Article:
Announcing the first episode of my Le Creuset Technique series!
In December, in Charleston, South Carolina, while promoting my book, Ruhlman’s Twenty, I met Will Copenhaver and Grimsley Matkov, from the Marketing Communications team at Le Creuset US. They loved my book (and the many photos of the food we cooked in Le Creuset products, which Donna shot). I told them I love Le Creuset, it’s the best stuff on the market, that’s why we use it.
A month later, while cooking in Key West (brought my 7-quart Le Creuset French oven along with other tools, bien sûr), a colleague of mine, Warren Johnson, of Taste Five Media in Charleston, asked if I’d consider working with Le Creuset. I told him nothing would please me more, and Warren got to work.
Le Creuset wanted to teach people how easy great home-cooking can be AND give away tons of cookware, arguably the best cookware on the planet (certainly none better). Would I come to Charleston to demo some of these pots and pans?
Eat, drink, and cook for a weekend in Charleston, South Carolina? Well, OK, if you insist. (It’s a charmed life.)
We’ve put together six technique videos because I care about cooking, and having the right tools makes the cooking easier. They get to promote and give away their products. I get to cook! Here’s the first one: Baking great bread at home.
It’s a fabulous technique. So many people use this method now, Le Creuset designed for its lid a special knob that can withstand oven temps up to 500˚F. For this episode alone, Le Creuset is giving away ten, that’s TEN, 7.25-quart round French Ovens, the vessel I use to make my own bread. (These are $300 pots, folks; well worth it, and they last for generations.) Read the recipe below or on the Le Creuset site before baking (note that you need to remove the lid halfway through the baking so that the crust gets that beautiful crisp golden brown).
Each of the six episodes focuses on a particular technique, matched with one of their fabulous vessels to suit.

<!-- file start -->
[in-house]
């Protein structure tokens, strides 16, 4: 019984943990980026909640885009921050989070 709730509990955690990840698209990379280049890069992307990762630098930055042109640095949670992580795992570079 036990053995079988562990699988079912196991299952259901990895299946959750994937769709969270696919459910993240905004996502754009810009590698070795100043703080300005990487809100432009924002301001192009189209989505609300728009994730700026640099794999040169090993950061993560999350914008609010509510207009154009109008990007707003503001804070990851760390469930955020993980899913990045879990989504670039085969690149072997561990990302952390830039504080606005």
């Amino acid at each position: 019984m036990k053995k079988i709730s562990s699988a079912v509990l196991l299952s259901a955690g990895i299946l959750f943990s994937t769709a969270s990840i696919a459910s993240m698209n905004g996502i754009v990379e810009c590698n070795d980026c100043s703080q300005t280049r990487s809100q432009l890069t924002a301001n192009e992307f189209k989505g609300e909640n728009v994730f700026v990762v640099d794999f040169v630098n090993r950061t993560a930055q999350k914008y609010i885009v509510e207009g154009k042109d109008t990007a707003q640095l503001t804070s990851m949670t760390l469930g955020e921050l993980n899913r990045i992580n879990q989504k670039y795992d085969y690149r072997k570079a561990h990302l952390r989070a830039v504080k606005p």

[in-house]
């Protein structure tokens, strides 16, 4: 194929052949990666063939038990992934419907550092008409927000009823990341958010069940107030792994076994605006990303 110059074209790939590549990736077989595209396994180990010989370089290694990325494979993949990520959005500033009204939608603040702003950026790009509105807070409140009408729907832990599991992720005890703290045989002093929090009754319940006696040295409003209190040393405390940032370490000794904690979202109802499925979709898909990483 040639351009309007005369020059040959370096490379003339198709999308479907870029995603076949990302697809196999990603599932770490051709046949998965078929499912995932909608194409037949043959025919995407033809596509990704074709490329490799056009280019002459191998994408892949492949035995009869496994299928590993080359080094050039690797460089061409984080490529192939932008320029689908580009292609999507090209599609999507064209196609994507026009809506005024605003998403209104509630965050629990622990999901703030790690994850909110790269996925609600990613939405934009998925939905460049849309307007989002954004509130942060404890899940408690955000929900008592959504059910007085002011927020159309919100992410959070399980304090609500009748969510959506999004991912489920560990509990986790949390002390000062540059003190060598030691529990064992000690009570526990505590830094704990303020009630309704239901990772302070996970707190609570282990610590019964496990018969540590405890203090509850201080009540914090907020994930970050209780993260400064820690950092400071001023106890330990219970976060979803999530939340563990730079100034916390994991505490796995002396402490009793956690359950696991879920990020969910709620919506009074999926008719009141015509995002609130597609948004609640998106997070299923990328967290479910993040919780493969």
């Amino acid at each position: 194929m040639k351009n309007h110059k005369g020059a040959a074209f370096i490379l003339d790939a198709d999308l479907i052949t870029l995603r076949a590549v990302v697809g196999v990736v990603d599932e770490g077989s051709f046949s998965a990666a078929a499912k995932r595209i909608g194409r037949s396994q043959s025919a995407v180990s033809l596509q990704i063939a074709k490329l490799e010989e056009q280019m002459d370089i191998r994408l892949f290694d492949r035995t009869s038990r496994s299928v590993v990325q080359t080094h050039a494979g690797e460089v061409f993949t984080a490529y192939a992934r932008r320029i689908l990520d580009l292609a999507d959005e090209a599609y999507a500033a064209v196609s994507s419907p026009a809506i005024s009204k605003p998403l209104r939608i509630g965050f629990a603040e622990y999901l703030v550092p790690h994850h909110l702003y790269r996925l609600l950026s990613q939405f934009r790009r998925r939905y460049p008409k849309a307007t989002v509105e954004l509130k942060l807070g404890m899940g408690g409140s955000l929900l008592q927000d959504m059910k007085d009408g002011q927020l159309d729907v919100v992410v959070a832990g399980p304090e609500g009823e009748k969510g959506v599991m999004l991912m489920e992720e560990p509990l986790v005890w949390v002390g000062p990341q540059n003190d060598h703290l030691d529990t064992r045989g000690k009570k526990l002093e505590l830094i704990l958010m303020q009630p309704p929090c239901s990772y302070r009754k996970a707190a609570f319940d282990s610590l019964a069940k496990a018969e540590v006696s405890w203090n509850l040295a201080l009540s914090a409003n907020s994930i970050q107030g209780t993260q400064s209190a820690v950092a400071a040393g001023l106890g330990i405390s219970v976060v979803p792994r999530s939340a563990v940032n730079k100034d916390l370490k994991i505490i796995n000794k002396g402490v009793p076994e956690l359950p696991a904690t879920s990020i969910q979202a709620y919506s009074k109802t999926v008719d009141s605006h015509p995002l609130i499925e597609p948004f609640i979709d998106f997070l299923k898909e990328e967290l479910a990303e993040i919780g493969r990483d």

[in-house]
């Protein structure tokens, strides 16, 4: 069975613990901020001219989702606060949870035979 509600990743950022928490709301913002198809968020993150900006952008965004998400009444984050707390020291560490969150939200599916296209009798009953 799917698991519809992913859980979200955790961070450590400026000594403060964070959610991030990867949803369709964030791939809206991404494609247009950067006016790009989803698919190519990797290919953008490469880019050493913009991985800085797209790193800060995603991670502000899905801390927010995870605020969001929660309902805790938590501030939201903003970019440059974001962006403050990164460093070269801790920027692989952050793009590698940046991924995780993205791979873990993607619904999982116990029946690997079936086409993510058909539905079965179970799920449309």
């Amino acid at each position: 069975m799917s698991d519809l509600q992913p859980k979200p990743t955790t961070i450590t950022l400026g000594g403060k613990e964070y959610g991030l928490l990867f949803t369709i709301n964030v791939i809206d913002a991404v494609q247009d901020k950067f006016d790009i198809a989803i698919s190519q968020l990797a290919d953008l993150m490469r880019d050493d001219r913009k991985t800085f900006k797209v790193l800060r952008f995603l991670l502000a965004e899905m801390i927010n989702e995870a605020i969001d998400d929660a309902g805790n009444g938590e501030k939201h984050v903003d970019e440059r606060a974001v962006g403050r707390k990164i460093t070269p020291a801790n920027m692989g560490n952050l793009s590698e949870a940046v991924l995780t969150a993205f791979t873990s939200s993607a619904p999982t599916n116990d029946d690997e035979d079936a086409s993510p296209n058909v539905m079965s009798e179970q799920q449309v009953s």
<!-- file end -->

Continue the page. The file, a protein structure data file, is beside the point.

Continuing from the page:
The succinct entry form on this page has an optional box, asking for a cooking story, a cooking tip, a cooking nightmare. We don’t know what we’re going to do with what you write (have to see what we get), but I and Will and Grimsley at Le Creuset know that cooking is not a solitary activity, we do it as families (I hope!), we do it with friends, we do it in communities. Food and story bind us together and keep us connected. And nourished. And healthy. And happy. Hope you’ll share a story, a recipe, a technique.
Like my pal Nathan—a New York transplant but die-hard Browns fan, bless him—when his beloved grandma died, he asked for her Le Creuset pot. That’s all he wanted. Everything he needed to hang onto from her was bound up in that cooking pot. Ask him yourself on Twitter, @NathanSheffield.
Or ask me. Will and Grimsley have requested that I answer cooking questions on Twitter, where I’m @ruhlman (which if you already follow me, you know I love to do). I’ll be watching for questions with the #LeCreuset hashtag.
Never stop cooking!
The Best Homemade Bread
- 20 ounces all-purpose flour
- 12 ounces water
- 1 teaspoon/2 grams dry active yeast
- 2 teaspoons/10 grams kosher salt, plus more for sprinkling
- Vegetable oil
- Olive oil
- Combine the flour, water, yeast, and salt in the bowl of a stand mixer fitted with a dough hook. Mix on medium speed until the dough is smooth and elastic, 5 to 10 minutes. Depending on the size of the bowl, you may need to stop the mixer and remove the dough from the dough hook if the dough is not developing thoroughly. When the dough looks smooth, cut off a piece and stretch it. If it stretches to the point of transparency, it is mixed enough. If not, continue mixing until it will.
- Remove the bowl from the mixer and cover it with a pot lid or plastic wrap/cling film. Allow the dough to rise at room temperature until it has doubled in size and does not spring back when you push your finger into it, 2 to 4 hours.
- Turn the dough out onto a work surface and knead it to release the gas and redistribute the yeast. Shape it roughly into a ball, cover it with a towel, and let it stand for 10 minutes or so to allow the gluten to relax.
- Shape the dough into a tight ball—the tighter the better—by rolling it on the work surface between your palms.
- Coat the bottom and sides of a large enameled cast iron pot (5½ quarts/5.2 liters or larger) with vegetable oil. Put the dough in the center of the pot and put the lid on. Allow the dough to rise again, 30–60 minutes (less if it’s very hot and humid, more if it is cold).
- Preheat the oven to 450°F.
- Gently rub 1 tablespoon olive oil, or more if you like, over the surface of the dough. Score the bread with a sharp knife or razor, making an X or a hash mark; this will allow the dough to expand freely. Sprinkle the dough with kosher salt. Cover the pot and put it in the oven.
- After 30 minutes, remove the lid, reduce the oven temperature to 375°F, and continue baking until the bread is nicely browned and cooked through. It should have an internal temperature of 200°F or so when done.
- Allow the bread to rest on a rack for at least 30 minutes before serving so that the interior finishes cooking.
Other links you may like:
- My post on making French Onion Soup from Twenty.
- A list of recipes from Le Creuset.
- Dorie Greenspan’s Chicken in a Pot recipe from the WSJ.
- Watch a video on how Le Creuset is made.
© 2012 Michael Ruhlman. Photo © 2012 Donna Turner Ruhlman. All rights reserved.